The first services are due to come into operation in 2012 and the network is expected to be completed by 2015.
iTWire publication ExchangeDaily was told at the time of its announcement that The customer premises equipment, dubbed by NBN Co a Network Terminating Device (NTD), would be custom developed by Ericsson to NBN Co specifications and would have four gigabit ethernet ports, but unlike the NTU for the fibre network would not have an analogue telephone port.
NetComm has given few details of the contract and, at press time neither NBN Co nor Ericsson had made no announcement. NetComm's managing director, David Stewart, said: "NetComm will provide fixed-wireless LTE devices to connect premises to the NBN Co's LTE broadband network with a three year window to complete, commencing from mid 2012. The deal is expected to have a significant impact on NetComm's revenue from 2013 to 2015 financial years."
The devices will be NetComm's first for TD-LTE, but not for FD-LTE, the version being offered by Telstra and, ultimately by Optus and VHA to provide mobile broadband services.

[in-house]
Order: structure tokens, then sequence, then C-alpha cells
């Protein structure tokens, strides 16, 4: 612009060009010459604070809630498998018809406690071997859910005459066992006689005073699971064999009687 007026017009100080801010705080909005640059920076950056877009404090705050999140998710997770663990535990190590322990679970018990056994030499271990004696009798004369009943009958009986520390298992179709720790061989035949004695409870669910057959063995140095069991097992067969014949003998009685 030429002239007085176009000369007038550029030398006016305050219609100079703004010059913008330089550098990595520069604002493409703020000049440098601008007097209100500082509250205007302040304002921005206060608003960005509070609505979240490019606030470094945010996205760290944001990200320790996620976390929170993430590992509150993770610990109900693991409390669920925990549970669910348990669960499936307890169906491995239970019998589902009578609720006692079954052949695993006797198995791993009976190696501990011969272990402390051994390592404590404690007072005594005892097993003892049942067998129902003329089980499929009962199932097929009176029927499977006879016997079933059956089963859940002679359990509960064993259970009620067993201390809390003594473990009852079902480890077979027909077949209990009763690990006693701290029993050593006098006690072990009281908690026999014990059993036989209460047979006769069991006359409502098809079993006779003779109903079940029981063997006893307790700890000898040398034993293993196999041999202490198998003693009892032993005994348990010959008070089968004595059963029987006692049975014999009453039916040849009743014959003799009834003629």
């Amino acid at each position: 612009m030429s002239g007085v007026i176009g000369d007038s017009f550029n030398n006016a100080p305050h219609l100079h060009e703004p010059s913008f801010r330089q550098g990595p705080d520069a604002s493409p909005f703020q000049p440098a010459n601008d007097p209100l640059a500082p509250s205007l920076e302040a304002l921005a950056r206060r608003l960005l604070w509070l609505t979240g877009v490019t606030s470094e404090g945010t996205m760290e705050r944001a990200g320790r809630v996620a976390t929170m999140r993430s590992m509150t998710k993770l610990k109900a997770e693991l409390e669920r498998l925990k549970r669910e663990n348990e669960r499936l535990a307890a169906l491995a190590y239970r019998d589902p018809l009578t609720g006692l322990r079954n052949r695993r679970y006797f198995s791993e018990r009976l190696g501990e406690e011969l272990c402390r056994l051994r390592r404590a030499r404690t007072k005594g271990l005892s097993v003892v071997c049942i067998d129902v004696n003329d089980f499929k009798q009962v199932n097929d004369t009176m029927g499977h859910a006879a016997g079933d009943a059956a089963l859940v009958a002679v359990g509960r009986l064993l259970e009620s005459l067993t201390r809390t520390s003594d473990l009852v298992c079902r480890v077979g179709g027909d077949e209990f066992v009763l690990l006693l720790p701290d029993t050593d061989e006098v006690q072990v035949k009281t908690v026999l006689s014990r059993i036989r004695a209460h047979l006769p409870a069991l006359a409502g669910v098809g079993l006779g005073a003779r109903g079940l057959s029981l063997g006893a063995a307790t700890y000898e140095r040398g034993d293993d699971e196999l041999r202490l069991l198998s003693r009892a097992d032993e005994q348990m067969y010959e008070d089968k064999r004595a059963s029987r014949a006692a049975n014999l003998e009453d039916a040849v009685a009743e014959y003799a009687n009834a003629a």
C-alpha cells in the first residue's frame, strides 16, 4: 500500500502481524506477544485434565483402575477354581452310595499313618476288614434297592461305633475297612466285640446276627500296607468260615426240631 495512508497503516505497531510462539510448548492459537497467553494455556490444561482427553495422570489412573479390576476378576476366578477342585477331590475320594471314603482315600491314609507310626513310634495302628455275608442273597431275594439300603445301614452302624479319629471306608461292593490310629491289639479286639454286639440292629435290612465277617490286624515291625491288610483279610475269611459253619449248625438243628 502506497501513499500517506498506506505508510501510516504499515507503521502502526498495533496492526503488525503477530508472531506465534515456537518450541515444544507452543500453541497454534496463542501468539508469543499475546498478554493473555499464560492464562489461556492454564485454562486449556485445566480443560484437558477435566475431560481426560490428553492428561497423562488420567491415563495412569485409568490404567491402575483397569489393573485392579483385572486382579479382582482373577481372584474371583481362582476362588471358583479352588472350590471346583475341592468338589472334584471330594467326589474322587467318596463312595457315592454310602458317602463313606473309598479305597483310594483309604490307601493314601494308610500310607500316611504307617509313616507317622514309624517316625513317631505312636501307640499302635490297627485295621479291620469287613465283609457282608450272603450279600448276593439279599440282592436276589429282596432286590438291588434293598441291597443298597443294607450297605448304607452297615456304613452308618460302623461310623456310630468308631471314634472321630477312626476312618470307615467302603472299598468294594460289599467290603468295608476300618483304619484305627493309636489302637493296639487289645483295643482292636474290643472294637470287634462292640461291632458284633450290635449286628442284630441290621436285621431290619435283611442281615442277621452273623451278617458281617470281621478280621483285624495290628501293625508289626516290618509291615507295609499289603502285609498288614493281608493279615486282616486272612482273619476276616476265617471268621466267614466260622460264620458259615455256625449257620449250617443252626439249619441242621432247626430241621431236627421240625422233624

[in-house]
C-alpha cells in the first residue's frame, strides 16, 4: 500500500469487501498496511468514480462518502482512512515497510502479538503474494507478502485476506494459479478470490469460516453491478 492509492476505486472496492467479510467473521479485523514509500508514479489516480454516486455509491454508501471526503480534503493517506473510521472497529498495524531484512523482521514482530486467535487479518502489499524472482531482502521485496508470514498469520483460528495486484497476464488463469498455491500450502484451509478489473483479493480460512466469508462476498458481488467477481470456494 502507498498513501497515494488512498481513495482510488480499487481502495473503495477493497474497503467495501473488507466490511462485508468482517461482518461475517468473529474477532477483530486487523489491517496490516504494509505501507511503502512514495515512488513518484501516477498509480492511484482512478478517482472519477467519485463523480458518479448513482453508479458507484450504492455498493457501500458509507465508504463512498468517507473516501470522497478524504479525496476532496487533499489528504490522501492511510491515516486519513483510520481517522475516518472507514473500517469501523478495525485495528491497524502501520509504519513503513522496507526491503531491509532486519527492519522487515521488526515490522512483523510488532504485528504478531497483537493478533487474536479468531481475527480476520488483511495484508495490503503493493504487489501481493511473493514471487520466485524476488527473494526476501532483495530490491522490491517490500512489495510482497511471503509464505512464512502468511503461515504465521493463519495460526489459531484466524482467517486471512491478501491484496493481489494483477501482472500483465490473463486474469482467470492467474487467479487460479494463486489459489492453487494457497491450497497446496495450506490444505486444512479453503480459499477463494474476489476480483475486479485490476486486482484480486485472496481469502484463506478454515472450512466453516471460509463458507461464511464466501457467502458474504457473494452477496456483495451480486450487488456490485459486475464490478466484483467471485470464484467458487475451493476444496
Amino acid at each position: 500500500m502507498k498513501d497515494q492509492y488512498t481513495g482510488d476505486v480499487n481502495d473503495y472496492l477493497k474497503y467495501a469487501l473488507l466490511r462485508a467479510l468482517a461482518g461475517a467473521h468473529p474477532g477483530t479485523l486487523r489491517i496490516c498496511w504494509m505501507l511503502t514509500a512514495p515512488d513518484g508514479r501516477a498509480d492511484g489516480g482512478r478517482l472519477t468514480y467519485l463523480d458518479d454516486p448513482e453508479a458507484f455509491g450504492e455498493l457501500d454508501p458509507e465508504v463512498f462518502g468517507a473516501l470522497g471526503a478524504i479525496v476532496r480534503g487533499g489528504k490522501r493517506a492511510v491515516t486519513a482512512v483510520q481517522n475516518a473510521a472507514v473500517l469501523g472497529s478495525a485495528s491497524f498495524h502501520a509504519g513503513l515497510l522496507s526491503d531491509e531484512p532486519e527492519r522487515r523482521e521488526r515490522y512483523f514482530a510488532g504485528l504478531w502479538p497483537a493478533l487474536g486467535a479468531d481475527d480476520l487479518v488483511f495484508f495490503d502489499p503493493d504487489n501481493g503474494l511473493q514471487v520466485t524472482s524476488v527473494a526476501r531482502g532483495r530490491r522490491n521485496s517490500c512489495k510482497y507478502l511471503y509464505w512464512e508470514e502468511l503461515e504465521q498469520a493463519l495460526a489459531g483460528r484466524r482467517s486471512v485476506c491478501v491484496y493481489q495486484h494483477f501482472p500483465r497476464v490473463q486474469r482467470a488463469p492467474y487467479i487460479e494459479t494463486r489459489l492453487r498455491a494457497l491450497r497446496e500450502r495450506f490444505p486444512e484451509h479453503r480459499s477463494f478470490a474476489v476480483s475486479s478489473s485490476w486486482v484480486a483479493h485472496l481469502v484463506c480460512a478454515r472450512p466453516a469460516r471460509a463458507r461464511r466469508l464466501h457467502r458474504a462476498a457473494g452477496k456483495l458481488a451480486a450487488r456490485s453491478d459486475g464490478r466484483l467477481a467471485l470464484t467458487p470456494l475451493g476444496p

NetComm debuted one of the world's first wireless LTE routers at the Mobile World Congress in Barcelona in February using an embedded LTE modem from Sierra Wireless. It has also demonstrated the unit at the CTIA show in the US.
At the time Stewart played down the importance of LTE products for the company, saying: "While we look forward to exhibiting our LTE router at the international CTIA wireless show, NetComm remains focused on delivering uniquely customised 42Mbps and 21Mbps with voice HSPA technologies to meet today's demands."
The GSA's list of LTE devices published earlier this month contained the NetComm Liberty LTE WiFi in its ranks of LTE routers. Its operating frequency was not specified. And now for the bad news It was not all good news from NetComm yesterday.